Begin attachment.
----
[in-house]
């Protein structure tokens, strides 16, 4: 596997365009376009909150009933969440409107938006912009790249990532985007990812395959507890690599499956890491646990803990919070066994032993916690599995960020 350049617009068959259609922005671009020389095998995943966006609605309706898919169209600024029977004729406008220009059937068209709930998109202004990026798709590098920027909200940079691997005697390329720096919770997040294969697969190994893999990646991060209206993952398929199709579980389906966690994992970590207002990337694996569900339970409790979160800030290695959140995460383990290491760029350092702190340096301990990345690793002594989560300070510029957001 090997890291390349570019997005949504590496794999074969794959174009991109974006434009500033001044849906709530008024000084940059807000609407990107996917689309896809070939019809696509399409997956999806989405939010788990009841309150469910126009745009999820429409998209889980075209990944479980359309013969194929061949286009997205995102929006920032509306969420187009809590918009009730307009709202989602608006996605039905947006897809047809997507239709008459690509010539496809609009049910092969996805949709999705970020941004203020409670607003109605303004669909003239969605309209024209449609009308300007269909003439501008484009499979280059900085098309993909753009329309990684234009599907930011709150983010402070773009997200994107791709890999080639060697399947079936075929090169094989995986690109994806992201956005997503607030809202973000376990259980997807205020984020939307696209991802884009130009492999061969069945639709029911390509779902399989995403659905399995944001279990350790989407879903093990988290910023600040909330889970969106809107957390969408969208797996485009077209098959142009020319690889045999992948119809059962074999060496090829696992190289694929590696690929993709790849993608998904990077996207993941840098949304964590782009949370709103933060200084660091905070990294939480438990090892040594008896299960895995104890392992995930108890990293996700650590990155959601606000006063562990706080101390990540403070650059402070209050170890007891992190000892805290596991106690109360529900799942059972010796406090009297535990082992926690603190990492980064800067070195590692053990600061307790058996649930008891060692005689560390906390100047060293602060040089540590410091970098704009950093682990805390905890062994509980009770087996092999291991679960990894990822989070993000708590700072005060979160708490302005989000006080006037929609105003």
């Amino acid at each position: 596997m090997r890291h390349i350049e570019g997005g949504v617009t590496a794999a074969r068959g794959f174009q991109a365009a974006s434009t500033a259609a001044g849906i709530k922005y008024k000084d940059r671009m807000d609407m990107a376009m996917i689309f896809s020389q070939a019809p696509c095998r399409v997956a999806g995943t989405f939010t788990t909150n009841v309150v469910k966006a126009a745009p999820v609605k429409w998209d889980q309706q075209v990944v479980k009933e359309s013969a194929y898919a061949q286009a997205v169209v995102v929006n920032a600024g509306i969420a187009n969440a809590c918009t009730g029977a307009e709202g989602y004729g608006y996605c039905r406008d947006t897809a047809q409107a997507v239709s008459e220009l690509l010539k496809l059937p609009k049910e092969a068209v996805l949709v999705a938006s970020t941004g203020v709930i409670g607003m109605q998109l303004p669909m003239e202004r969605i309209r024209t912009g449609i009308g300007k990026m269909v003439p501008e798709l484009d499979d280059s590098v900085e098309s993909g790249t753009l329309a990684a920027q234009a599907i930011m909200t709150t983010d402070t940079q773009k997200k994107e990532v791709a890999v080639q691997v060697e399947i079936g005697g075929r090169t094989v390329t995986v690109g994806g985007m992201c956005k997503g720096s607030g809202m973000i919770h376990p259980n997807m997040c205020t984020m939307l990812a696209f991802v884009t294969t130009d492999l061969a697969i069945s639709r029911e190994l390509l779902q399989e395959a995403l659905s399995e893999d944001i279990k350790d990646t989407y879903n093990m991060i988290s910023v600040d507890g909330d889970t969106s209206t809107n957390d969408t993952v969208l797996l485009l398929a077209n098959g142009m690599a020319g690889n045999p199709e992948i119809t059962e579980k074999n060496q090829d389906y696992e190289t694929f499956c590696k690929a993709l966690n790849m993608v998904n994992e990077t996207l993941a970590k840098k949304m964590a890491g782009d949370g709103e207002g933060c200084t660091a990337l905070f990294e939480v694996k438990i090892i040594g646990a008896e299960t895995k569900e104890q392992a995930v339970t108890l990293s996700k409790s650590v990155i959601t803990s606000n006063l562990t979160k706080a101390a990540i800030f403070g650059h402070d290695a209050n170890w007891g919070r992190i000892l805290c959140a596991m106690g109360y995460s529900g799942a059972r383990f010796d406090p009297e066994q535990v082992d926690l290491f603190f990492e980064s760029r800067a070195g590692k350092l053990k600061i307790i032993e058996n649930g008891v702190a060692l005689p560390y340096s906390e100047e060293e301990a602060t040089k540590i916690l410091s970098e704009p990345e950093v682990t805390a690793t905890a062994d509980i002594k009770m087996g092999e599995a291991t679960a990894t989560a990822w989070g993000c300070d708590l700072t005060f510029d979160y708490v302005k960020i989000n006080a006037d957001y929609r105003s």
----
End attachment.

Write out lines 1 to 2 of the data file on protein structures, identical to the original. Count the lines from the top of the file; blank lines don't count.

[in-house]
């Protein structure tokens, strides 16, 4: 596997365009376009909150009933969440409107938006912009790249990532985007990812395959507890690599499956890491646990803990919070066994032993916690599995960020 350049617009068959259609922005671009020389095998995943966006609605309706898919169209600024029977004729406008220009059937068209709930998109202004990026798709590098920027909200940079691997005697390329720096919770997040294969697969190994893999990646991060209206993952398929199709579980389906966690994992970590207002990337694996569900339970409790979160800030290695959140995460383990290491760029350092702190340096301990990345690793002594989560300070510029957001 090997890291390349570019997005949504590496794999074969794959174009991109974006434009500033001044849906709530008024000084940059807000609407990107996917689309896809070939019809696509399409997956999806989405939010788990009841309150469910126009745009999820429409998209889980075209990944479980359309013969194929061949286009997205995102929006920032509306969420187009809590918009009730307009709202989602608006996605039905947006897809047809997507239709008459690509010539496809609009049910092969996805949709999705970020941004203020409670607003109605303004669909003239969605309209024209449609009308300007269909003439501008484009499979280059900085098309993909753009329309990684234009599907930011709150983010402070773009997200994107791709890999080639060697399947079936075929090169094989995986690109994806992201956005997503607030809202973000376990259980997807205020984020939307696209991802884009130009492999061969069945639709029911390509779902399989995403659905399995944001279990350790989407879903093990988290910023600040909330889970969106809107957390969408969208797996485009077209098959142009020319690889045999992948119809059962074999060496090829696992190289694929590696690929993709790849993608998904990077996207993941840098949304964590782009949370709103933060200084660091905070990294939480438990090892040594008896299960895995104890392992995930108890990293996700650590990155959601606000006063562990706080101390990540403070650059402070209050170890007891992190000892805290596991106690109360529900799942059972010796406090009297535990082992926690603190990492980064800067070195590692053990600061307790058996649930008891060692005689560390906390100047060293602060040089540590410091970098704009950093682990805390905890062994509980009770087996092999291991679960990894990822989070993000708590700072005060979160708490302005989000006080006037929609105003």